By Allan Muir
Plenty of teams have come back to win a series after being down two games to none, as the Rangers themselves did in their first-round meeting with the Washington Capitals. But not one has managed that trick twice in a row. And after dropping the first two contests in Boston, that's the hurdle that awaits New York heading into tonight's Game 3 against the Bruins.
Fortunately, these Bruins might be primed for another date with history.
After all, this is a team that has gained a reputation not just for lacking killer instinct, but for actively helping opponents up off the mat, brushing them off, and then rolling over for a game or two.
Three years ago, the Bruins became just the third team in NHL history to blow a 3-0 series lead when they coughed up four straight to the Flyers. During their Stanley Cup season of 2011, the B's were forced to a Game 7 three times. And in the last round, they led Toronto 3-1 before barely escaping, thanks to a thrilling last-minute comeback in Game 7.
True, Boston won four of those five Game 7s, but the Bruins opened the door every time. And for a team that just has to win one game tonight, not a series, an opening is all the Rangers are looking for.
"You don't want to be down 2-0," New York coach John Tortorella said on Monday. "We know what hole we're in, but by no means is this a really bad thing. We need to win one game and try to get momentum on our side.
"Last year, we had to win a couple in a row and we were going back and forth with wins and losses. We've been in this situation for a long time the past couple of years. I am not worried about that. I just want to make sure we correct the things we need to correct, and I think we'll be OK."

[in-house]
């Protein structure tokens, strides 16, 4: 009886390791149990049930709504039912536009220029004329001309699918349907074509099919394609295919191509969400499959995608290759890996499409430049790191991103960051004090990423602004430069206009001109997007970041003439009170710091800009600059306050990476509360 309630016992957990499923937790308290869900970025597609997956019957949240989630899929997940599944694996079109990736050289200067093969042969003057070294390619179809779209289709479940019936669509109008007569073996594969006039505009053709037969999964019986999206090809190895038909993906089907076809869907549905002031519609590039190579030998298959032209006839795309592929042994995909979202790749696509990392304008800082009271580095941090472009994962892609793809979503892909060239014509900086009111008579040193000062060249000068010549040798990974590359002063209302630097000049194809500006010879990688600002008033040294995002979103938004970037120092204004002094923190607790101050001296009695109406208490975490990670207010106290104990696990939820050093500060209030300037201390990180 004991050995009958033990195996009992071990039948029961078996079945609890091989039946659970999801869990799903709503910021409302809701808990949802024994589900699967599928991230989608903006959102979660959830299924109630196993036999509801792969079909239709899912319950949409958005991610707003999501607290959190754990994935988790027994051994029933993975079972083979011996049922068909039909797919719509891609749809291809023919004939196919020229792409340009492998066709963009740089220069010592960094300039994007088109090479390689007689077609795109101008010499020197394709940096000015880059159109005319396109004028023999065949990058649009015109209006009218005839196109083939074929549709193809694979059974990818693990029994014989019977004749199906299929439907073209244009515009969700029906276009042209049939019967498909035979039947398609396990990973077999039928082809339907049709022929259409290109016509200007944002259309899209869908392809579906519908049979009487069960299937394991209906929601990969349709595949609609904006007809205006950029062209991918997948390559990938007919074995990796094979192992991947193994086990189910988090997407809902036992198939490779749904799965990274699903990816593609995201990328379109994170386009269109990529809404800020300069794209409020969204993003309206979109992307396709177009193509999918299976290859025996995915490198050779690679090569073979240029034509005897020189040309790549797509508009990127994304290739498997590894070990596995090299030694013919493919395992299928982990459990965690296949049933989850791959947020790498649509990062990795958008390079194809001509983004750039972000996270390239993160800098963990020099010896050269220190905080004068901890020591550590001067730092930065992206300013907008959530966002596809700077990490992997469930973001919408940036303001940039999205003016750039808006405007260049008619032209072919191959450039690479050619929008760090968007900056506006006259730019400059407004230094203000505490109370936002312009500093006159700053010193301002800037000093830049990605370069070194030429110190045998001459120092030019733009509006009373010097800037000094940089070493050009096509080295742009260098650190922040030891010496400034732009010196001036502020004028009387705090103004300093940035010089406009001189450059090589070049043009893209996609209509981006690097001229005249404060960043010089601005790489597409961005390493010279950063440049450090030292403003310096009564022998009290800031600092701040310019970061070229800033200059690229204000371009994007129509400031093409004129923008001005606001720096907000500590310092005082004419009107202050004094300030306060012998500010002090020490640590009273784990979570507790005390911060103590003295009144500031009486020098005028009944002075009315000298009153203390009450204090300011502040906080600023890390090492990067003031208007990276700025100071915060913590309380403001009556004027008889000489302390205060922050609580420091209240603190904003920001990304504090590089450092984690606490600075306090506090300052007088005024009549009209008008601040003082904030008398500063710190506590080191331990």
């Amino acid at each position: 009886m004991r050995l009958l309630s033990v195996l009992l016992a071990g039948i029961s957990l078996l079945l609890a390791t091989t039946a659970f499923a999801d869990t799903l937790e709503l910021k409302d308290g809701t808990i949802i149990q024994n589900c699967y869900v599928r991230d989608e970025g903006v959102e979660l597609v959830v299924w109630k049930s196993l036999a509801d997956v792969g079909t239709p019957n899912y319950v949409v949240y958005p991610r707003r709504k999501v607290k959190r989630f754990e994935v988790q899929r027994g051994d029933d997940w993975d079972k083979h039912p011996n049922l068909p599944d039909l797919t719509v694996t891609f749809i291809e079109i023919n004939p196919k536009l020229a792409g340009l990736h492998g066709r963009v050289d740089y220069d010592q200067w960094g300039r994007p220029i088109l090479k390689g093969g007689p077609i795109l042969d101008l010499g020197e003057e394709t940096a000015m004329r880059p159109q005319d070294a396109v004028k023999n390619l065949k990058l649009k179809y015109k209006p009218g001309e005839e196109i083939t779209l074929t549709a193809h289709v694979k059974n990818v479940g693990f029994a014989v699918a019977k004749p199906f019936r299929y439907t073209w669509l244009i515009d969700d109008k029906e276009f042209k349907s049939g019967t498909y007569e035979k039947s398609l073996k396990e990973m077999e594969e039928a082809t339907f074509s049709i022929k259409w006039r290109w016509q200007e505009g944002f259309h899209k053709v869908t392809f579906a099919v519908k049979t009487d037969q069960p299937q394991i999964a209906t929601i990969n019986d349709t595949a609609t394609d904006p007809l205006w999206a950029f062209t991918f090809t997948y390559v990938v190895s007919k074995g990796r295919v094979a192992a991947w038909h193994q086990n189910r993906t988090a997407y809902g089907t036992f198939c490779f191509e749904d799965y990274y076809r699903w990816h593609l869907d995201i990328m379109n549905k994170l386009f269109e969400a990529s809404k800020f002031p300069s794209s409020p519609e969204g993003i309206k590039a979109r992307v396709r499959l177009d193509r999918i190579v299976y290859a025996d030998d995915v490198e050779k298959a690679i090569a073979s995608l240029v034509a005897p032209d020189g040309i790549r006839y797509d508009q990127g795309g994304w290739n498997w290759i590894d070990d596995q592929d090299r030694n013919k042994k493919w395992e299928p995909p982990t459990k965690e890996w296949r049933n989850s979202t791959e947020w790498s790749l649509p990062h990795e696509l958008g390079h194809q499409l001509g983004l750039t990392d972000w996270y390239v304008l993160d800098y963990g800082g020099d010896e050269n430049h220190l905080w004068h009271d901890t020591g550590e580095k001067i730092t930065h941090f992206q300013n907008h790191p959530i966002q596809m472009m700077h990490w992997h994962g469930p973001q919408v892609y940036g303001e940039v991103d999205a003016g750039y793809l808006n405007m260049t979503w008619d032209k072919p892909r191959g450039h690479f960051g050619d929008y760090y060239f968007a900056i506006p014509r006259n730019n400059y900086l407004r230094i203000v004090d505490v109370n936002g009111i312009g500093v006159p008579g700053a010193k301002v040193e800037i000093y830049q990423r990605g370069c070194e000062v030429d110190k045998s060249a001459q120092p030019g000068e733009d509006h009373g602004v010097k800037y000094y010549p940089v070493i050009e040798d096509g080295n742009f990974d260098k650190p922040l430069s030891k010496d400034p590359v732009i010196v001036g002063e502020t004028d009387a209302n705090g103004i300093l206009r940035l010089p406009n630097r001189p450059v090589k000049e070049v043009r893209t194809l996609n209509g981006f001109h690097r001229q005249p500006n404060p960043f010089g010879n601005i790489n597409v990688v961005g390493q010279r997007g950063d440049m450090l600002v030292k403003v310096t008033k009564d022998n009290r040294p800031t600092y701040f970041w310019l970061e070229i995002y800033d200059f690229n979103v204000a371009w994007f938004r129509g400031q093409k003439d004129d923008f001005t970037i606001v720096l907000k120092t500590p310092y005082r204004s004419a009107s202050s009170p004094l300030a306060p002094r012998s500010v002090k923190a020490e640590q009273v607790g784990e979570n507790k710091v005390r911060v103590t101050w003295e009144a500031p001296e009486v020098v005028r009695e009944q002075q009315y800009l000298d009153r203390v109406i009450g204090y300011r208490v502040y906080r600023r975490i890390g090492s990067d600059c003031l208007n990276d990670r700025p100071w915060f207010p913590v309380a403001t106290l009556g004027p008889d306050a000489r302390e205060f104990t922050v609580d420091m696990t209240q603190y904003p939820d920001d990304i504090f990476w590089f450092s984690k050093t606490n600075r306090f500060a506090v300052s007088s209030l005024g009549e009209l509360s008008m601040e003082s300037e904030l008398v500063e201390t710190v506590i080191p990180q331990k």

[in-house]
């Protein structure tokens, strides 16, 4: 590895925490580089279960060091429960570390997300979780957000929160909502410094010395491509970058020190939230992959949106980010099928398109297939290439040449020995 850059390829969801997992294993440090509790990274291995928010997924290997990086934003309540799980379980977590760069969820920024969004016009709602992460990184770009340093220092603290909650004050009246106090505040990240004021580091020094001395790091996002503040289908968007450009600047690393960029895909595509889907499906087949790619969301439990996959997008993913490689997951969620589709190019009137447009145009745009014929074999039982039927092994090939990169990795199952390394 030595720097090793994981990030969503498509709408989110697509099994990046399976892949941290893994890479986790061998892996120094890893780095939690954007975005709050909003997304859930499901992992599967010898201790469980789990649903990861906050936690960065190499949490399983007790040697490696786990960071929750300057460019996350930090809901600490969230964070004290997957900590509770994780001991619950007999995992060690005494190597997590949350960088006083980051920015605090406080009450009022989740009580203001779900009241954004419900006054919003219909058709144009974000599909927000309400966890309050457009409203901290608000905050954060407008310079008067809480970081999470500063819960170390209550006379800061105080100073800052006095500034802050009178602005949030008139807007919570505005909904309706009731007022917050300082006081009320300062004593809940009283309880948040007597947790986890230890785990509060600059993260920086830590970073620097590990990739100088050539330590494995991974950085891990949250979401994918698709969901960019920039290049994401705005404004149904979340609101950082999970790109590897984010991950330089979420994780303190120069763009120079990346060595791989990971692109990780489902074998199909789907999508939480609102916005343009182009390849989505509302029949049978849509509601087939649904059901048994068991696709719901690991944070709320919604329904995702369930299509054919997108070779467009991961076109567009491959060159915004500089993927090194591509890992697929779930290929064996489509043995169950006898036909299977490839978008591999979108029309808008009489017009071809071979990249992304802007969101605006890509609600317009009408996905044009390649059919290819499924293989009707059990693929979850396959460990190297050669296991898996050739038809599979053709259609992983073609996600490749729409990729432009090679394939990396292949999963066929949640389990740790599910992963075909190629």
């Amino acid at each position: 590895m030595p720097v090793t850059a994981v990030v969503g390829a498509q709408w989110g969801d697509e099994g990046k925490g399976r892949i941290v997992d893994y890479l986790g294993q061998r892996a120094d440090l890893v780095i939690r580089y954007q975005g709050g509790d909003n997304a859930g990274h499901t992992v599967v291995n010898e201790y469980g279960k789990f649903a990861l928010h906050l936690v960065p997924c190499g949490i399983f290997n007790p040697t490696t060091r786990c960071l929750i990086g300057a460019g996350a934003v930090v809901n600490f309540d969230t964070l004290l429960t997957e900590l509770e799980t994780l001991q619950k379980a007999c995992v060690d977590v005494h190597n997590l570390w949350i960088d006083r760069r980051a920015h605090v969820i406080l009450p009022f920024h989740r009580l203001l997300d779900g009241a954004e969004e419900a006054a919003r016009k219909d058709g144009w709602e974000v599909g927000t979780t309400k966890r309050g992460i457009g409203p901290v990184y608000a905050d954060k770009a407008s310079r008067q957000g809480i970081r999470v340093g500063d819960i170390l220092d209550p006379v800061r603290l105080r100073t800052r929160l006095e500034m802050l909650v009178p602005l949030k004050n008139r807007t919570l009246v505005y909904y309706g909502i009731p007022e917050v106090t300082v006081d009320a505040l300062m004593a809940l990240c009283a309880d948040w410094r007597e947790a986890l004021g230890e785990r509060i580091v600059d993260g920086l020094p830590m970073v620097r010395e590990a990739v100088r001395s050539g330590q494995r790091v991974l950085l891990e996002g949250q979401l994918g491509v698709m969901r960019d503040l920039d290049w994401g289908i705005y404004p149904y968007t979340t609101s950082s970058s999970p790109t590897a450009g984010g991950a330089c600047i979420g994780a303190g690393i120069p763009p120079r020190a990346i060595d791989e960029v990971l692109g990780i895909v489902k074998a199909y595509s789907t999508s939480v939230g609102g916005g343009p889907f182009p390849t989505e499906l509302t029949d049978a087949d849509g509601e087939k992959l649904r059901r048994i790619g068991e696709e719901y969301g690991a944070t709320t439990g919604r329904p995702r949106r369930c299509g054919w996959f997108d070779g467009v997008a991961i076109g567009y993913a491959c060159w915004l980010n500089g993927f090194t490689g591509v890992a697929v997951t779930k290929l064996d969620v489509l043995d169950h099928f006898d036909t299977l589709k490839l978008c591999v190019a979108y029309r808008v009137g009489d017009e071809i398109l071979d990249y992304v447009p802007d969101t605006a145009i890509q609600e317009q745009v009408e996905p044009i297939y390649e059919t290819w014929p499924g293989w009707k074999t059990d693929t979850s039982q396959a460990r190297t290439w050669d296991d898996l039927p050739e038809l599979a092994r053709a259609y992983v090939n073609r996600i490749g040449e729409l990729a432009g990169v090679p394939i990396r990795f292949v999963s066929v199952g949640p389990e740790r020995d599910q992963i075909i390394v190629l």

One of the areas that Tortorella needs to address is the power play. The unit is an abysmal 2-for-36 thus far in the playoffs, a success rate that allows the Bruins to take physical liberties without any fear of repercussion. To be fair, the Rangers looked better with the extra man in Game 2, spending more time in Boston's zone while moving the puck crisply, but it's not about control. It's not even about getting better quality chances on Tuukka Rask. It's about finishing.
"We’re trying," defenseman Dan Girardi told the New York Post. "Something’s got to give. We’re getting shots. It’s going to break here soon."
Rick Nash finally got that great ape off his back when he scored his first goal of the postseason in Game 2. The big winger can be a difference-maker, either with his shot off the rush or his body down low with possession. He can be a streaky scorer, too, so if he has the feel back, look out.
At the other end of the ice, the Rangers have to tighten up their defensive zone coverage. "We hurt ourselves in our play away from the puck, and I think that is one of the biggest strengths we have." Tortorella said. It'll help that he'll have the benefit of the last change at home, meaning he'll be able to get the matchups he wants against Boston's skilled forwards. That may also mean switching up his D pairs to better defend against the Bruins' depth.
Ultimately, though, the Rangers' survival depends on the play of Henrik Lundqvist. And, possibly, his health. The Vezina Trophy finalist was roughed up for five goals by Boston in Game 2, the most he's allowed in a game since March 9, 2011. More troubling is the possibility that he injured his shoulder late in the contest.
Lundqvist said he felt fine after practice on Monday, but he'll have to prove it in game action. Martin Biron isn't a viable option at this time of year.